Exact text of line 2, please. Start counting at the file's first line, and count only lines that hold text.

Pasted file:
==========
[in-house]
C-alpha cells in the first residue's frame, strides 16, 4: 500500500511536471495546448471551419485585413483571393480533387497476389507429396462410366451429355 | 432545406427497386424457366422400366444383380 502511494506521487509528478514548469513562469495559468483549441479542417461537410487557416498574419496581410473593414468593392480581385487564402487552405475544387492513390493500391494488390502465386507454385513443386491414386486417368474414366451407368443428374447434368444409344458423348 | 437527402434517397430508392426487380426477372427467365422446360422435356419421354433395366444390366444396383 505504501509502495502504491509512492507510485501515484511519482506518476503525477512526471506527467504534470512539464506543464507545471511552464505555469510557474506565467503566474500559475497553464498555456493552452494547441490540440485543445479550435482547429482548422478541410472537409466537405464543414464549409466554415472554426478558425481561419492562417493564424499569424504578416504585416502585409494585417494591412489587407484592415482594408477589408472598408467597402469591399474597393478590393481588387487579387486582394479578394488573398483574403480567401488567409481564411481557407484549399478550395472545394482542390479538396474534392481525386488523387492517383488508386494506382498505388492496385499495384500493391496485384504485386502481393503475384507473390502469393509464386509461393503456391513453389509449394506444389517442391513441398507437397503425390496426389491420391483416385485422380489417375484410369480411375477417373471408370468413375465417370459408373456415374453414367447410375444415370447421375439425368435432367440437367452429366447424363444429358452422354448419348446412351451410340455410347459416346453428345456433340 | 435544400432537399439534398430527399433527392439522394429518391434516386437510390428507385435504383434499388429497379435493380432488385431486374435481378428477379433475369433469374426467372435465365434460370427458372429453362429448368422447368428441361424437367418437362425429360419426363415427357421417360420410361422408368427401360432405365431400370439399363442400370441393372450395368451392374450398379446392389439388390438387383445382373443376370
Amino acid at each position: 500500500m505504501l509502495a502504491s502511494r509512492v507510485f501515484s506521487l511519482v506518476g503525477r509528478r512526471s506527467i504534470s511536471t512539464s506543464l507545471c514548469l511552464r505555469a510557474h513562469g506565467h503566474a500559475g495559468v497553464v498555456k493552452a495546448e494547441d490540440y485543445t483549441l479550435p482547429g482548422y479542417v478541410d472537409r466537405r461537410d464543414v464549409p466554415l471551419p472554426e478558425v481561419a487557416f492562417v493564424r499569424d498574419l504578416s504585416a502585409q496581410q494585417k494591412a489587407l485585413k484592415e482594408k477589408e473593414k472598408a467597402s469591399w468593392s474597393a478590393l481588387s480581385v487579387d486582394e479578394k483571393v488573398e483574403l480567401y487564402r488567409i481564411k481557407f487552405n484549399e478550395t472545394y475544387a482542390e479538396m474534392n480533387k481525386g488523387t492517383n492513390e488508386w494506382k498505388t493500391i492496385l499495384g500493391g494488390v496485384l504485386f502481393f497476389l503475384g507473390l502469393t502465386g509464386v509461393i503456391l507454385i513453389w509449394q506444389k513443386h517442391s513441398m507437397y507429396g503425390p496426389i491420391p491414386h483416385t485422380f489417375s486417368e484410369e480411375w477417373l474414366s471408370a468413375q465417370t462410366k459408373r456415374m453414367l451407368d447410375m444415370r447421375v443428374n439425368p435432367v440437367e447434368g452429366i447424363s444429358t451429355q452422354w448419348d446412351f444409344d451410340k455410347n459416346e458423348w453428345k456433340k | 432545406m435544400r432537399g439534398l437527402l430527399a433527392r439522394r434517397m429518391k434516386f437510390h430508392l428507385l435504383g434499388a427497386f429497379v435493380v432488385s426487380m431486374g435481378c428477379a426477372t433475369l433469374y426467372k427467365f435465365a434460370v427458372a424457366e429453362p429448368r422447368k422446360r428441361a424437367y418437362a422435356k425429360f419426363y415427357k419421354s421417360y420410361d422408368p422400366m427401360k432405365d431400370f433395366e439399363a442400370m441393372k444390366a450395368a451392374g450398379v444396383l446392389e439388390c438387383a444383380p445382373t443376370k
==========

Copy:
C-alpha cells in the first residue's frame, strides 16, 4: 500500500511536471495546448471551419485585413483571393480533387497476389507429396462410366451429355 | 432545406427497386424457366422400366444383380 502511494506521487509528478514548469513562469495559468483549441479542417461537410487557416498574419496581410473593414468593392480581385487564402487552405475544387492513390493500391494488390502465386507454385513443386491414386486417368474414366451407368443428374447434368444409344458423348 | 437527402434517397430508392426487380426477372427467365422446360422435356419421354433395366444390366444396383 505504501509502495502504491509512492507510485501515484511519482506518476503525477512526471506527467504534470512539464506543464507545471511552464505555469510557474506565467503566474500559475497553464498555456493552452494547441490540440485543445479550435482547429482548422478541410472537409466537405464543414464549409466554415472554426478558425481561419492562417493564424499569424504578416504585416502585409494585417494591412489587407484592415482594408477589408472598408467597402469591399474597393478590393481588387487579387486582394479578394488573398483574403480567401488567409481564411481557407484549399478550395472545394482542390479538396474534392481525386488523387492517383488508386494506382498505388492496385499495384500493391496485384504485386502481393503475384507473390502469393509464386509461393503456391513453389509449394506444389517442391513441398507437397503425390496426389491420391483416385485422380489417375484410369480411375477417373471408370468413375465417370459408373456415374453414367447410375444415370447421375439425368435432367440437367452429366447424363444429358452422354448419348446412351451410340455410347459416346453428345456433340 | 435544400432537399439534398430527399433527392439522394429518391434516386437510390428507385435504383434499388429497379435493380432488385431486374435481378428477379433475369433469374426467372435465365434460370427458372429453362429448368422447368428441361424437367418437362425429360419426363415427357421417360420410361422408368427401360432405365431400370439399363442400370441393372450395368451392374450398379446392389439388390438387383445382373443376370